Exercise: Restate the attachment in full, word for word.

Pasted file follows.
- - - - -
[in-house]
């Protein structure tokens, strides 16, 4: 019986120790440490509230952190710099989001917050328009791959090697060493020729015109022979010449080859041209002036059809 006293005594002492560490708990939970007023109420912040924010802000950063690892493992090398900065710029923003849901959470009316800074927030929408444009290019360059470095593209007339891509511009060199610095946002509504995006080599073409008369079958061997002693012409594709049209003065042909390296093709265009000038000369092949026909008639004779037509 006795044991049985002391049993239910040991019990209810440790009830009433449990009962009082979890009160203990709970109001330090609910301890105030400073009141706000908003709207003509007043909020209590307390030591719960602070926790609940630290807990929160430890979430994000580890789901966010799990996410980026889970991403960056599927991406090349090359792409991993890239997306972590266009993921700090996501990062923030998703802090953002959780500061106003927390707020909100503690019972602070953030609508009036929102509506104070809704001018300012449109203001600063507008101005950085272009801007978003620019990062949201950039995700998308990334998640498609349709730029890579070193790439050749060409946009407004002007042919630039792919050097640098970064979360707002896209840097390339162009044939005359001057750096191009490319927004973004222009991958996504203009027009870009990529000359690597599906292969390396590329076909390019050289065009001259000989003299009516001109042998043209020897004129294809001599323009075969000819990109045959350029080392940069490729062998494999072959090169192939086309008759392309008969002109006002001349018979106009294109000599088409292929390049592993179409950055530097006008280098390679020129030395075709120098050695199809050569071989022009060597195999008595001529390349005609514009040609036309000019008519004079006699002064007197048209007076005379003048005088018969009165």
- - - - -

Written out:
[in-house]
């Protein structure tokens, strides 16, 4: 019986120790440490509230952190710099989001917050328009791959090697060493020729015109022979010449080859041209002036059809 006293005594002492560490708990939970007023109420912040924010802000950063690892493992090398900065710029923003849901959470009316800074927030929408444009290019360059470095593209007339891509511009060199610095946002509504995006080599073409008369079958061997002693012409594709049209003065042909390296093709265009000038000369092949026909008639004779037509 006795044991049985002391049993239910040991019990209810440790009830009433449990009962009082979890009160203990709970109001330090609910301890105030400073009141706000908003709207003509007043909020209590307390030591719960602070926790609940630290807990929160430890979430994000580890789901966010799990996410980026889970991403960056599927991406090349090359792409991993890239997306972590266009993921700090996501990062923030998703802090953002959780500061106003927390707020909100503690019972602070953030609508009036929102509506104070809704001018300012449109203001600063507008101005950085272009801007978003620019990062949201950039995700998308990334998640498609349709730029890579070193790439050749060409946009407004002007042919630039792919050097640098970064979360707002896209840097390339162009044939005359001057750096191009490319927004973004222009991958996504203009027009870009990529000359690597599906292969390396590329076909390019050289065009001259000989003299009516001109042998043209020897004129294809001599323009075969000819990109045959350029080392940069490729062998494999072959090169192939086309008759392309008969002109006002001349018979106009294109000599088409292929390049592993179409950055530097006008280098390679020129030395075709120098050695199809050569071989022009060597195999008595001529390349005609514009040609036309000019008519004079006699002064007197048209007076005379003048005088018969009165």